Yesterday, the Devils announced that they had signed head coach John Hynes to a multi-year extension. The news was met with a mixture of surprise, criticism, approval, and accepting shrugs around the Devils’ fanbase. It was not immediately clear what term “multi-year” indicated, but the moral of the story is that Ray Shero and the Devils seem to be committed to Hynes being the coach through the end of this season and beyond. The timing was certainly interesting, given how the previous two months of Devils hockey have gone (bad, for those not up to speed) and the fact that the Devils started their game the previous night in Dallas by getting outshot 27-2 over the first 30 minutes or so. Hynes, of course, guided the Devils back to the postseason for the first time in six seasons last spring, but he is also currently working on his third playoff miss in four seasons as head coach. So what is there to make of this move by the Devils?
Ray Shero, for better or worse, seems committed to the long game in New Jersey. This past summer, when he couldn’t land some of the big fish in the free agent pond, he decided it was best to sit tight and see what he has within the organization. This lack of movement over the summer has drawn some significant criticism, especially as the Devils have sunk to the bottom of the standings, but Shero seems to have a plan, and clearly (at least for now) John Hynes is a part of it. In the team announcement, Shero had this to say about Hynes:
“John’s leadership has been instrumental in building both culture and systems that are focused on the development of our players,” said Shero. “He has cultivated a group of veteran leaders, while helping our young players develop and gain experience. John is to be commended for the progress the team has made under his direction and this commitment shows that we are confident in the role he will play in our future success.”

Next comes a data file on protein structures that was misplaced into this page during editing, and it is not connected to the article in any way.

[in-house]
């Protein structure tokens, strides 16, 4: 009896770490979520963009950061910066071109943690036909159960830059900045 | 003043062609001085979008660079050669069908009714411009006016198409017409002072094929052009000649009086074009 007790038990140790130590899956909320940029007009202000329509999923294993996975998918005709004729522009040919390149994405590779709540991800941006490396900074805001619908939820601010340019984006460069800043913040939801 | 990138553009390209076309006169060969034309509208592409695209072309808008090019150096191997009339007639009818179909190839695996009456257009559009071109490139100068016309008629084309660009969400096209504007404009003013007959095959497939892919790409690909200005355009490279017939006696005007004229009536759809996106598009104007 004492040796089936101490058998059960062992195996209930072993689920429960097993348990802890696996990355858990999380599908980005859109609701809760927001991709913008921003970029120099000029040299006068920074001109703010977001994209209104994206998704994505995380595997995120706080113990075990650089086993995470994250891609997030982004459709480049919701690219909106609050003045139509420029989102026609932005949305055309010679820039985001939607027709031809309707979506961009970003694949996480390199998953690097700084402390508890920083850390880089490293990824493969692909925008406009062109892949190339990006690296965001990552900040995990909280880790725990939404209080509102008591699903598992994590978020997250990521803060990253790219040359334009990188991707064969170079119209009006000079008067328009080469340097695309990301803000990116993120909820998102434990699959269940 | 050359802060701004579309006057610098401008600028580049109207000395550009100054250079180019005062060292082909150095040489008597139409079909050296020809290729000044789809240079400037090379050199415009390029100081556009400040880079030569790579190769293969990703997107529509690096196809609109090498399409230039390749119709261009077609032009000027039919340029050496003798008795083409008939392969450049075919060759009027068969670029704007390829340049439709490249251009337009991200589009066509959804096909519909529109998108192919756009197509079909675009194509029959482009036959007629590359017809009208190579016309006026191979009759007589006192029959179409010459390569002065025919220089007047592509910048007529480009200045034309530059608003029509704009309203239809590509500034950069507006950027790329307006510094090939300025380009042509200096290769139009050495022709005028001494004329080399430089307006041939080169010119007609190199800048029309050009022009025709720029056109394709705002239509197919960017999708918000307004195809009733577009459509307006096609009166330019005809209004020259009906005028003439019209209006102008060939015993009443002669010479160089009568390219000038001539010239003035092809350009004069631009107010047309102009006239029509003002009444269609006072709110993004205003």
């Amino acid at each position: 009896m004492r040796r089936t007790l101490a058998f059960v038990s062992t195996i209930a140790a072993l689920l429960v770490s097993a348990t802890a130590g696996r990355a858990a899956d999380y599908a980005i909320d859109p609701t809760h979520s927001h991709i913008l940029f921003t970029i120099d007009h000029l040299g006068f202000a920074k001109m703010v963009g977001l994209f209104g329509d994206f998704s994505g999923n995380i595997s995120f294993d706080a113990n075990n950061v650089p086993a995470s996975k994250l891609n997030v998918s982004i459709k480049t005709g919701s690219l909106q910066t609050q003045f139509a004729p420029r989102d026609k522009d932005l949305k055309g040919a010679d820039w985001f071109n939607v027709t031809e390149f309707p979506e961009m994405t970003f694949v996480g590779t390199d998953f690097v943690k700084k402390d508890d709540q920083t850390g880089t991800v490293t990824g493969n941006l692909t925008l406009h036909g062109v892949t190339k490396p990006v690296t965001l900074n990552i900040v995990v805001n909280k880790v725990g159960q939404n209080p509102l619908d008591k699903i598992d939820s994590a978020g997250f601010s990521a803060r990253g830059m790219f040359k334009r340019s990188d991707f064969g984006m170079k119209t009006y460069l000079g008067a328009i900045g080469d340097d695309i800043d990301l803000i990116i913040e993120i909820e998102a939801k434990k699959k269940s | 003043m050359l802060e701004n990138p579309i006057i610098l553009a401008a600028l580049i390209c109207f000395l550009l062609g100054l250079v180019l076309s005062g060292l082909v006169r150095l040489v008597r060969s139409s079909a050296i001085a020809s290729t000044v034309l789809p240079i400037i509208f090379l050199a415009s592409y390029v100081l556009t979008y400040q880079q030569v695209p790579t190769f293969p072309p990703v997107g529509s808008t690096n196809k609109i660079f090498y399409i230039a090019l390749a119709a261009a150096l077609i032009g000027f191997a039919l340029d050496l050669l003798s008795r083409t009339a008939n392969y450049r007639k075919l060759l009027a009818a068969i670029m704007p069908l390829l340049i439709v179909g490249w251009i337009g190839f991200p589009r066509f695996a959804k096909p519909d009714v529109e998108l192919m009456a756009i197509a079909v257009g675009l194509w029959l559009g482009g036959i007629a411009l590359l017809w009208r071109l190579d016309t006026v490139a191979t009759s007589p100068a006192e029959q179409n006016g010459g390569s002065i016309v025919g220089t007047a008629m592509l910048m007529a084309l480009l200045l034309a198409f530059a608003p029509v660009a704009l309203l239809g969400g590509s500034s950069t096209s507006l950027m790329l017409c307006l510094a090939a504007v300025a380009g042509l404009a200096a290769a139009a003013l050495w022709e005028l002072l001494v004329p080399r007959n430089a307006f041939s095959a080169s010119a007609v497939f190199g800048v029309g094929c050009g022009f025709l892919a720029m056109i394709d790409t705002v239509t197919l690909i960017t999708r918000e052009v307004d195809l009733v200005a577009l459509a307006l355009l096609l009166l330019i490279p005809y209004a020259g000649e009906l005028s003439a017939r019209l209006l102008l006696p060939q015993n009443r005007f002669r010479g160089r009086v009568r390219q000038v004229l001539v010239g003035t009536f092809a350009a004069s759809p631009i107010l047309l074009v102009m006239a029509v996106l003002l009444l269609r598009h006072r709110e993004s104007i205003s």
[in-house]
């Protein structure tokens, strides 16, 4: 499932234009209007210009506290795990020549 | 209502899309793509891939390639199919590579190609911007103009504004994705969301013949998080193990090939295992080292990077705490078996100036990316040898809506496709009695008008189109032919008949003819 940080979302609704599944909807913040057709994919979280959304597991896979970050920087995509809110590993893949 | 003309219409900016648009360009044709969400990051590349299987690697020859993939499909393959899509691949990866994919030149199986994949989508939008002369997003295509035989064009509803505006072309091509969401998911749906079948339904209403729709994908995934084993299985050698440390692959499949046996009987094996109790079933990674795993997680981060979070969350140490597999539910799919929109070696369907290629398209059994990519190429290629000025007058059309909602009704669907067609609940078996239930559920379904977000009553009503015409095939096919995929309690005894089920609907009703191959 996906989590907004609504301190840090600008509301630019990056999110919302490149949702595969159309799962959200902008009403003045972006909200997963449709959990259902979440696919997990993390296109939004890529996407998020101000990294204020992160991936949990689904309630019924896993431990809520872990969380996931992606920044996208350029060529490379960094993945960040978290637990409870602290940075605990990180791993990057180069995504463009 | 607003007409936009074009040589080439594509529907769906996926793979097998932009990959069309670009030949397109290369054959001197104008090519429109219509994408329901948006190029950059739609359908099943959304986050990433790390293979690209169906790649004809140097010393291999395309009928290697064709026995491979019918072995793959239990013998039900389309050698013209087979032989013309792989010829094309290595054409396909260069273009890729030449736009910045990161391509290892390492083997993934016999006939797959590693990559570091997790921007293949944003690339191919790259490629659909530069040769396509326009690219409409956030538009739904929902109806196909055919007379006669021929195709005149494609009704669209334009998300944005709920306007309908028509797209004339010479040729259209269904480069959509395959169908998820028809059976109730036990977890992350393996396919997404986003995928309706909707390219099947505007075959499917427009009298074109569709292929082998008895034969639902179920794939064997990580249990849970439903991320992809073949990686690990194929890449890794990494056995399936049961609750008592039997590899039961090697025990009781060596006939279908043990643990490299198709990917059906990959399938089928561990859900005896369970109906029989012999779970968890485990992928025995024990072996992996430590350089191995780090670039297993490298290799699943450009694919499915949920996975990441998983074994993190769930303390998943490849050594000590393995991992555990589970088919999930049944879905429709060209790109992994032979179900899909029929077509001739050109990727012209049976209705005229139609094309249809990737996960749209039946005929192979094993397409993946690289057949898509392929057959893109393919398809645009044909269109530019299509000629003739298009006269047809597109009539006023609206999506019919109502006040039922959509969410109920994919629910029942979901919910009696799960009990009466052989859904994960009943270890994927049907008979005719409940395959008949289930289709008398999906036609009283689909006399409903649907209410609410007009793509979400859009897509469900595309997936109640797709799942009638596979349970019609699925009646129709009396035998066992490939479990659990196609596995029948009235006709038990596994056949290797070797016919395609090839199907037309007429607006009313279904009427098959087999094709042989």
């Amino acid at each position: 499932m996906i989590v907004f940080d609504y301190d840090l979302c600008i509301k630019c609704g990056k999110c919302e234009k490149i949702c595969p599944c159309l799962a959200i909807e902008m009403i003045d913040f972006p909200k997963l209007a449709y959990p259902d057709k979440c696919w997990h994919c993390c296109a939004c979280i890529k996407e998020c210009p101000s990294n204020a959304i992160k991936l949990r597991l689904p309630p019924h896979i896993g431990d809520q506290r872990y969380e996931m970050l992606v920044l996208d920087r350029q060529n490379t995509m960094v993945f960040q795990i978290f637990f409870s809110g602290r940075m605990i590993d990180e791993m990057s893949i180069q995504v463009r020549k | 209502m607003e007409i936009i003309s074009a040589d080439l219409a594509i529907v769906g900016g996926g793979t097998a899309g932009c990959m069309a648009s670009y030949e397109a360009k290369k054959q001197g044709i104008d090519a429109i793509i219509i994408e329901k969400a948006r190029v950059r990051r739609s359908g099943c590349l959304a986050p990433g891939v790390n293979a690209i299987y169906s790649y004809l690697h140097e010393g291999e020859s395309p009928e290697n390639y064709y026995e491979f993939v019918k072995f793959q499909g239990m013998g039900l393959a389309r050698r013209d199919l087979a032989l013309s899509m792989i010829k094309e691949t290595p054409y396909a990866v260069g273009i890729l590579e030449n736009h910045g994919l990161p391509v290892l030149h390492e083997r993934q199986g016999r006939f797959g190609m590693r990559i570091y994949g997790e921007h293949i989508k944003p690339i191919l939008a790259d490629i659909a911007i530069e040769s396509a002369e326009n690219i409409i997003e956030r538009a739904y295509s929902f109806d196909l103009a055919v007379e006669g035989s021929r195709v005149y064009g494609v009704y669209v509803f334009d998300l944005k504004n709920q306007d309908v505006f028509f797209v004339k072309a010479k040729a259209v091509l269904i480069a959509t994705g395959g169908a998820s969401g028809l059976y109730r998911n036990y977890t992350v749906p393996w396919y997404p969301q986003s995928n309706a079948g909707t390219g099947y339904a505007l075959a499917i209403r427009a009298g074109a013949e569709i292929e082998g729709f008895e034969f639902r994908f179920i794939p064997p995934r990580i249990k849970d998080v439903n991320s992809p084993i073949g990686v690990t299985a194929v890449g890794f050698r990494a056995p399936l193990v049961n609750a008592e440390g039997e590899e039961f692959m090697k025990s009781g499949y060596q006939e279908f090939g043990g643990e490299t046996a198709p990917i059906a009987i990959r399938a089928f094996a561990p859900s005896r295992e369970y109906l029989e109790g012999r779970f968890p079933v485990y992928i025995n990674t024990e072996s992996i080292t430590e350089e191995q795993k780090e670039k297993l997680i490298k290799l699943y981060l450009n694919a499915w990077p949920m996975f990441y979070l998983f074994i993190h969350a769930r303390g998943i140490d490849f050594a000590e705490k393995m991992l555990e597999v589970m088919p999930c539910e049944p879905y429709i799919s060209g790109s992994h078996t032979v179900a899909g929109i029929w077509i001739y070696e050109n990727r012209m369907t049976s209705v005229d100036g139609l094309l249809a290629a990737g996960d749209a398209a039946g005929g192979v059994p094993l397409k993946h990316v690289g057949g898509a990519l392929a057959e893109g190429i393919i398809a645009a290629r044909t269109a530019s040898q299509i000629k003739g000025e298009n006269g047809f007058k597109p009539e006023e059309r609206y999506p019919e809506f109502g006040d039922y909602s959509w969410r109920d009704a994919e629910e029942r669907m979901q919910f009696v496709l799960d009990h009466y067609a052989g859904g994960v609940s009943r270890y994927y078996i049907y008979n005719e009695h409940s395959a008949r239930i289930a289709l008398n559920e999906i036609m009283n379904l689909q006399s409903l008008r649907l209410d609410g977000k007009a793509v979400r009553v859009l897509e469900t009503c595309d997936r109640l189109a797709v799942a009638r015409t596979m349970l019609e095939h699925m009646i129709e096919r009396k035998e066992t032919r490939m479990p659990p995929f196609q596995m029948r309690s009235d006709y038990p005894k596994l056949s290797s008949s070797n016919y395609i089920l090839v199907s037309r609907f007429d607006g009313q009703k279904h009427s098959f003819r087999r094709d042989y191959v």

The quote is pretty boiler plate GM-speak, but Shero does put a lot of emphasis on development there. There are criticisms to lob Hynes’ way in certain areas, but he is certainly willing to give his young players a chance to sink or swim, and has put a lot of emphasis on working to build a stable base for the team through its youth. Shero and the Devils are indicating that they remain in the building process for this team and they feel Hynes is a part of that process.
While the roster Hynes has been given this season is not a finished product by any means, there have certainly been a lot of eyebrow-raising performances from the Devils over the first three months of the season. Good teams have blown the Devils out regularly with aplomb and there have certainly been some nights where the team appeared to be lost and going through the motions. Perhaps its just growing pains for a team that significantly exceeded expectations last season, but the 12 three-plus goal losses — tied with the Oilers for fourth-most behind the Kings, Flyers, and Senators — for the Devils this season have a way of fostering some bad feelings (in Hynes’ defense they also have 10 wins of that variety — tied for seventh-most in the league). The Devils are currently 15-17-7, putting them 24th in the league and just a couple points from the bottom. It’s been an endlessly frustrating year in New Jersey, and while the goaltending implosion has had a lot to do with that, the team has looked badly out of sorts on a lot of nights. In short, the reasoning behind the extension cannot be because there’s so much to love about what the team has looked like on the ice in 2018-19.